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Coming Full Circle

SASKATCHEWAN INDIAN      WINTER 2003      v33 n01 p11  
Jason in action
[Picture from Previous Page, pg.10]
Jason Bear

When he was a small child growing up on the reserve, Jason Bear remembers being overweight. There was a lot of spare time with nothing much to do, he recalls, so he took karate lessons.

"I began karate when I was 14 years old," Bear says, "basically out of boredom and having nothing to do."

He also enjoyed watching hockey and other activities on the reserve, and says, " I think with any athlete, whatever passion they devote (themselves) to, they still have to do it."

Jason moved to the big city of Prince Albert to live with his grandparents. His grandfather the late Senator Walter Bear, who was with the Federation of Saskatchewan Indian Nations in 1987 - was his biggest role model.

"I got a lot of discipline from my grandfather because he was in the military for quite a number of years," Bear says. The late senator was an independent person with strong attachments to his community, and Jason says, "I think that is what rubbed off on me."

Jason lives in Prince Albert with his family and still keeps in touch with friends and family on the reserve. He maintains his cultural ties with his First Nation by sitting on the justice committee, saying, "This is how I can contribute back to my community for what they have given me."

As a youth, Jason was lost, like many teens his age with nothing to do with their lives ... until he tried karate.This set him on a new path in his life. "I found karate and stuck with it, while my family supported me."

Martial arts was keeping him pre-occupied, but he had to sacrifice a lot of time and dedication to this new sport - which he was starting to appreciate more and more each day. When he made the Provincial team he was very happy because it enabled him to travel to different events all over North America.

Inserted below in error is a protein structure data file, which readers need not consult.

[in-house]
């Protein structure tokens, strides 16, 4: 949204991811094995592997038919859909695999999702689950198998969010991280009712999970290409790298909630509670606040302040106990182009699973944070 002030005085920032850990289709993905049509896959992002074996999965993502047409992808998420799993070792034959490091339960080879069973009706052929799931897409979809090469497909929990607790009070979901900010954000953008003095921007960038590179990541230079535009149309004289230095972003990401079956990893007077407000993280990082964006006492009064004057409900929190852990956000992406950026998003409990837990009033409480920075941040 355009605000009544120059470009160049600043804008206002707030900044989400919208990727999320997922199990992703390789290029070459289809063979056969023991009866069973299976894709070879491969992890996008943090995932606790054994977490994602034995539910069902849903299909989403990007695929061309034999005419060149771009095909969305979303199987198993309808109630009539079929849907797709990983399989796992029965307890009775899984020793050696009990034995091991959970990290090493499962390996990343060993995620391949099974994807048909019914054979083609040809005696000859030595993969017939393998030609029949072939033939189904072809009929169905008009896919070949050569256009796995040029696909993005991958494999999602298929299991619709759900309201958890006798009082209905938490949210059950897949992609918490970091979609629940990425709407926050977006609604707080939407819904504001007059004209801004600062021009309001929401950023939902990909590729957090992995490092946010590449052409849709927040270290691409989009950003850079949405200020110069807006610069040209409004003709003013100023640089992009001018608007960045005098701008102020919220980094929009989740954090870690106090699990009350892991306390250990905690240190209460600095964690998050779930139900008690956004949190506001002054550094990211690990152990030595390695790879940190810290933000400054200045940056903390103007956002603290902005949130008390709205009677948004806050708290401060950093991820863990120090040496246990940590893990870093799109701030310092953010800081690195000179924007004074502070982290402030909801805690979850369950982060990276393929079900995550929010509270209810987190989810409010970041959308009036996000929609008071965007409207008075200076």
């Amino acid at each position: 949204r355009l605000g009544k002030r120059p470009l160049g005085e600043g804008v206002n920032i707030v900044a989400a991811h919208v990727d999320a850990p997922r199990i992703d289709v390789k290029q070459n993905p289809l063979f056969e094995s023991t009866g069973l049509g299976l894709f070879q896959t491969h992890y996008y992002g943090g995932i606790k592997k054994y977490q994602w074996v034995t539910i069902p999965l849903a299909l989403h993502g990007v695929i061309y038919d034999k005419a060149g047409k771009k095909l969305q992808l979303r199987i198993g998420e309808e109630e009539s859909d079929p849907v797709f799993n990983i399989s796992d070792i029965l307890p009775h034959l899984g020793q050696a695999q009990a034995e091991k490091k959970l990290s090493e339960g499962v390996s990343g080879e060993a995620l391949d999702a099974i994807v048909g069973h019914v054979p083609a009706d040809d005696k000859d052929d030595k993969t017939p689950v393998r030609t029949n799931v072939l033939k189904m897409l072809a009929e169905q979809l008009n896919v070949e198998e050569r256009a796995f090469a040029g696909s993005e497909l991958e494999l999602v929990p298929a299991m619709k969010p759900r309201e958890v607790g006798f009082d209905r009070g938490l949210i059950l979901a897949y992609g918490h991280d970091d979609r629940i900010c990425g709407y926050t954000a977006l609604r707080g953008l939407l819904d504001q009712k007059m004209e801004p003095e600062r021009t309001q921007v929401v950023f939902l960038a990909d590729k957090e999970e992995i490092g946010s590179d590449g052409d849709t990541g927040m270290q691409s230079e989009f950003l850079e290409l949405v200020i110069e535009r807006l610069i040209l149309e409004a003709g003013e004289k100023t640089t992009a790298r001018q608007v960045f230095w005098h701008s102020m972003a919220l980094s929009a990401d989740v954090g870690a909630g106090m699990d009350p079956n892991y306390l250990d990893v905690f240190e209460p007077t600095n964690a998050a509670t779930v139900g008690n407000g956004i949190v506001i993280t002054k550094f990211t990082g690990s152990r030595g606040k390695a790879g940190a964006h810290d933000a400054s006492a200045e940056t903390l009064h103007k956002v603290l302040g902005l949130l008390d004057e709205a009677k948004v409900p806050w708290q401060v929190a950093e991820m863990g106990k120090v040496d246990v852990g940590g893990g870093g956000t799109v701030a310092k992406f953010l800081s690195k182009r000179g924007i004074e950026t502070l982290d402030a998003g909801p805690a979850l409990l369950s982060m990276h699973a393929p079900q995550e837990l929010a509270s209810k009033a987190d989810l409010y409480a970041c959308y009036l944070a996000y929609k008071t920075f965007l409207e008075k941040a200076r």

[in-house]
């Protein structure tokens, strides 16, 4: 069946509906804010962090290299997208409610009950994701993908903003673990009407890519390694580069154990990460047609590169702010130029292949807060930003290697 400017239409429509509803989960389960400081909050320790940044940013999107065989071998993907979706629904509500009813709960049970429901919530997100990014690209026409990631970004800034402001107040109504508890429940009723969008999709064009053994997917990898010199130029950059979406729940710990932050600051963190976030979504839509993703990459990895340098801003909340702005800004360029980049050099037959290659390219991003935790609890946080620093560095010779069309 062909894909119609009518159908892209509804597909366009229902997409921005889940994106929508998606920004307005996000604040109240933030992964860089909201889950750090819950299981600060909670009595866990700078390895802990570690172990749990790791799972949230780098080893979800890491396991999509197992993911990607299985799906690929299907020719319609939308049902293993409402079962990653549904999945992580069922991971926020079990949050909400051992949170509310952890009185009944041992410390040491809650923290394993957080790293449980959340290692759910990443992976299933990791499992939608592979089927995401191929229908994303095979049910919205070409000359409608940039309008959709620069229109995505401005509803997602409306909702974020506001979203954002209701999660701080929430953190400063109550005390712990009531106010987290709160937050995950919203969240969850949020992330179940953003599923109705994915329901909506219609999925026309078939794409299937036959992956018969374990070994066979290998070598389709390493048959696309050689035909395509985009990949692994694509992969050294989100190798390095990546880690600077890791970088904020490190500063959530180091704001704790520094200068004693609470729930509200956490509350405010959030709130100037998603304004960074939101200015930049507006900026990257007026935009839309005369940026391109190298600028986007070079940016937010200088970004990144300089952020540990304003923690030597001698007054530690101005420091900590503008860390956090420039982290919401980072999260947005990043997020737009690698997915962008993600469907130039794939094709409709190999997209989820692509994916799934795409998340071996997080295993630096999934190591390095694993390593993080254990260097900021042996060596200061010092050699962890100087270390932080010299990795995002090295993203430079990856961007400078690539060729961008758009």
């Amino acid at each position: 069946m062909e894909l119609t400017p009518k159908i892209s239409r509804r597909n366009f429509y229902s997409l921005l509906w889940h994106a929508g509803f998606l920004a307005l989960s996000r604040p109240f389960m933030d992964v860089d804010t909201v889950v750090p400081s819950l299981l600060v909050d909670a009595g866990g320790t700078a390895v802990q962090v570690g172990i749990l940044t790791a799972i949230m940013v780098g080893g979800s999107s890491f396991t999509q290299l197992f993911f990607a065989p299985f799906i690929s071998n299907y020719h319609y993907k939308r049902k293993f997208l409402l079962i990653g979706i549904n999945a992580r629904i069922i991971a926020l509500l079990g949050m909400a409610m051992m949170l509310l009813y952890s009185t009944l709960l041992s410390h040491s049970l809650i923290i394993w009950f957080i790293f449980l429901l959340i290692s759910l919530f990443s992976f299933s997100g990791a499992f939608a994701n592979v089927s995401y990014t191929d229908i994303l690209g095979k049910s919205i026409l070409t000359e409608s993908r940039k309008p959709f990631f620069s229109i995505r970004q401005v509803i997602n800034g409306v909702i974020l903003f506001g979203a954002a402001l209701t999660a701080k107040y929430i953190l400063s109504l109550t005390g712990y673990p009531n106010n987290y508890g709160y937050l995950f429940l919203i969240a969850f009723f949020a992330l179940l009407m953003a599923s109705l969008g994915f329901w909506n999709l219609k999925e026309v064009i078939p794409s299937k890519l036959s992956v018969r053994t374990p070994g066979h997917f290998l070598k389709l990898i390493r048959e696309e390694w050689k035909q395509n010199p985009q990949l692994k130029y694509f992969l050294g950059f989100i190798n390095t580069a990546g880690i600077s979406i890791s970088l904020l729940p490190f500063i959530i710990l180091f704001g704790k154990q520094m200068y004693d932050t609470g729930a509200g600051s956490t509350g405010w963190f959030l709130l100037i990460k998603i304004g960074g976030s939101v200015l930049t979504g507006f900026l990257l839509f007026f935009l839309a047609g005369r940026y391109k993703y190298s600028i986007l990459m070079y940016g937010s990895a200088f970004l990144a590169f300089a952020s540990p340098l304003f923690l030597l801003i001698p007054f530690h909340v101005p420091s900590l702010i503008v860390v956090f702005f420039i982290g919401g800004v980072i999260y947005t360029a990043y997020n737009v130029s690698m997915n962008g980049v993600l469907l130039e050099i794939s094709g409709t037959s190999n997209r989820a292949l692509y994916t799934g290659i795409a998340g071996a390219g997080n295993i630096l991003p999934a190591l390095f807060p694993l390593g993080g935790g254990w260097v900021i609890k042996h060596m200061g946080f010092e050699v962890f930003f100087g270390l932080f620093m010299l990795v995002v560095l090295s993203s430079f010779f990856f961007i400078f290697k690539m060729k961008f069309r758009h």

"I did not have too much money to travel around the country, but after making the provincial team I could travel."

All the hard training has paid off for this young man. With a modest look in his eyes, he says, "I am ranked number one in Kota (sparing and forms) on the Provincial team."

He is currently on the Canadian national team and has competed six times.The best he has done so far was to place second in the nationals. He keeps pushing himself. This past August, he did really well at a big tournament in Denver, Colorado. He also remembers going down to Philadelphia, which held an international tournament. He has been coast to coast in Canada from Newfoundland to Victoria, British Columbia. The next competition is the western Canadian championships, which will be held in May.

"I went to all those places, all because of karate and my training in the martial arts," Bear says.

Mr. Jason Bradford Bear has opened his own school in Prince Albert. He does not have many clients right now, but he hopes to get some young people interested in karate. "There are so many First Nation youth out there that have nothing to do," Bear states. "I've been there, done that." And now he has the facility to help them.